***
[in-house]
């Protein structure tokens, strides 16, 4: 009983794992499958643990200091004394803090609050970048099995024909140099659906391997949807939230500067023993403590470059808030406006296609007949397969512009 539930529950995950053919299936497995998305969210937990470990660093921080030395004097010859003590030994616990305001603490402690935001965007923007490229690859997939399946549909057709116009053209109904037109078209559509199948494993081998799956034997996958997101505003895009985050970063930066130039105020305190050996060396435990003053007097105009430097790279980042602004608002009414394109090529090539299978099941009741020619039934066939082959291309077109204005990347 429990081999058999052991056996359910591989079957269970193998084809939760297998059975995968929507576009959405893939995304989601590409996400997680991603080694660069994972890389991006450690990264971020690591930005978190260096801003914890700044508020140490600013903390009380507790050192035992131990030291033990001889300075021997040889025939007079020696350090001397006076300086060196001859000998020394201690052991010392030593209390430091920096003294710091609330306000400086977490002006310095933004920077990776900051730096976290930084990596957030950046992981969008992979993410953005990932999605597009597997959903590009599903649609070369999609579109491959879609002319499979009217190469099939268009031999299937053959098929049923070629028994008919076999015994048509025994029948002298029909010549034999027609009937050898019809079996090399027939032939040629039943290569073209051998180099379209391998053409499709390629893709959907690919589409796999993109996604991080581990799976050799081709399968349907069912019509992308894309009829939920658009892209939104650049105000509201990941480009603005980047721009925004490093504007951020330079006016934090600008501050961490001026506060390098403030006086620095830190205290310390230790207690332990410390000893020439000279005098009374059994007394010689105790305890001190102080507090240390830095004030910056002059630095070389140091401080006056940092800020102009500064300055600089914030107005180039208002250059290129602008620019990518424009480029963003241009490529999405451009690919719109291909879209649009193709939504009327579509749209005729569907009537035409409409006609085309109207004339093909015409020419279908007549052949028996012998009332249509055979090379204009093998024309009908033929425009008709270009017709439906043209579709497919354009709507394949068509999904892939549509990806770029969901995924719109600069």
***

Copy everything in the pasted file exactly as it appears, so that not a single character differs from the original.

[in-house]
């Protein structure tokens, strides 16, 4: 009983794992499958643990200091004394803090609050970048099995024909140099659906391997949807939230500067023993403590470059808030406006296609007949397969512009 539930529950995950053919299936497995998305969210937990470990660093921080030395004097010859003590030994616990305001603490402690935001965007923007490229690859997939399946549909057709116009053209109904037109078209559509199948494993081998799956034997996958997101505003895009985050970063930066130039105020305190050996060396435990003053007097105009430097790279980042602004608002009414394109090529090539299978099941009741020619039934066939082959291309077109204005990347 429990081999058999052991056996359910591989079957269970193998084809939760297998059975995968929507576009959405893939995304989601590409996400997680991603080694660069994972890389991006450690990264971020690591930005978190260096801003914890700044508020140490600013903390009380507790050192035992131990030291033990001889300075021997040889025939007079020696350090001397006076300086060196001859000998020394201690052991010392030593209390430091920096003294710091609330306000400086977490002006310095933004920077990776900051730096976290930084990596957030950046992981969008992979993410953005990932999605597009597997959903590009599903649609070369999609579109491959879609002319499979009217190469099939268009031999299937053959098929049923070629028994008919076999015994048509025994029948002298029909010549034999027609009937050898019809079996090399027939032939040629039943290569073209051998180099379209391998053409499709390629893709959907690919589409796999993109996604991080581990799976050799081709399968349907069912019509992308894309009829939920658009892209939104650049105000509201990941480009603005980047721009925004490093504007951020330079006016934090600008501050961490001026506060390098403030006086620095830190205290310390230790207690332990410390000893020439000279005098009374059994007394010689105790305890001190102080507090240390830095004030910056002059630095070389140091401080006056940092800020102009500064300055600089914030107005180039208002250059290129602008620019990518424009480029963003241009490529999405451009690919719109291909879209649009193709939504009327579509749209005729569907009537035409409409006609085309109207004339093909015409020419279908007549052949028996012998009332249509055979090379204009093998024309009908033929425009008709270009017709439906043209579709497919354009709507394949068509999904892939549509990806770029969901995924719109600069």